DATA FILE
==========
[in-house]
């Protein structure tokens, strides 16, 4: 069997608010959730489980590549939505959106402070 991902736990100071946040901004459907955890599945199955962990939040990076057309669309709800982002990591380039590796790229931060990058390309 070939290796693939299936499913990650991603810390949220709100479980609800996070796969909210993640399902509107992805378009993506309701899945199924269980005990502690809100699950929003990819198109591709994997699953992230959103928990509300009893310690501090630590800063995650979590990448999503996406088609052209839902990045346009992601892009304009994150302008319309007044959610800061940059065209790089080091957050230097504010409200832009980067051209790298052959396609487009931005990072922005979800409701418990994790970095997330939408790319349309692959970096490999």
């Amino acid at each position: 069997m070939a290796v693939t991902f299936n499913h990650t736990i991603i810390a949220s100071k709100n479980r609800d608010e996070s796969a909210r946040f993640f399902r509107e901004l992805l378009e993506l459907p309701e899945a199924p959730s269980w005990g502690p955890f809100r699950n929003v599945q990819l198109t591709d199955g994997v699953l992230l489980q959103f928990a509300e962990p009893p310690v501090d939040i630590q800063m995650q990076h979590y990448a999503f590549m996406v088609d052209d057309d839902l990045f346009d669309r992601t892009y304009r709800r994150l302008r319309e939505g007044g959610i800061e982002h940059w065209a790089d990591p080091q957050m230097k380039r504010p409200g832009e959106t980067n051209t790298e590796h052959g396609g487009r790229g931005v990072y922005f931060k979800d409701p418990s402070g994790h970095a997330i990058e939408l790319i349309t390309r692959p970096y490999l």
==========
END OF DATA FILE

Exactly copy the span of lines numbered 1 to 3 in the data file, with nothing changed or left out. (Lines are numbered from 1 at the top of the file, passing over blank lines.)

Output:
[in-house]
């Protein structure tokens, strides 16, 4: 069997608010959730489980590549939505959106402070 991902736990100071946040901004459907955890599945199955962990939040990076057309669309709800982002990591380039590796790229931060990058390309 070939290796693939299936499913990650991603810390949220709100479980609800996070796969909210993640399902509107992805378009993506309701899945199924269980005990502690809100699950929003990819198109591709994997699953992230959103928990509300009893310690501090630590800063995650979590990448999503996406088609052209839902990045346009992601892009304009994150302008319309007044959610800061940059065209790089080091957050230097504010409200832009980067051209790298052959396609487009931005990072922005979800409701418990994790970095997330939408790319349309692959970096490999």
């Amino acid at each position: 069997m070939a290796v693939t991902f299936n499913h990650t736990i991603i810390a949220s100071k709100n479980r609800d608010e996070s796969a909210r946040f993640f399902r509107e901004l992805l378009e993506l459907p309701e899945a199924p959730s269980w005990g502690p955890f809100r699950n929003v599945q990819l198109t591709d199955g994997v699953l992230l489980q959103f928990a509300e962990p009893p310690v501090d939040i630590q800063m995650q990076h979590y990448a999503f590549m996406v088609d052209d057309d839902l990045f346009d669309r992601t892009y304009r709800r994150l302008r319309e939505g007044g959610i800061e982002h940059w065209a790089d990591p080091q957050m230097k380039r504010p409200g832009e959106t980067n051209t790298e590796h052959g396609g487009r790229g931005v990072y922005f931060k979800d409701p418990s402070g994790h970095a997330i990058e939408l790319i349309t390309r692959p970096y490999l």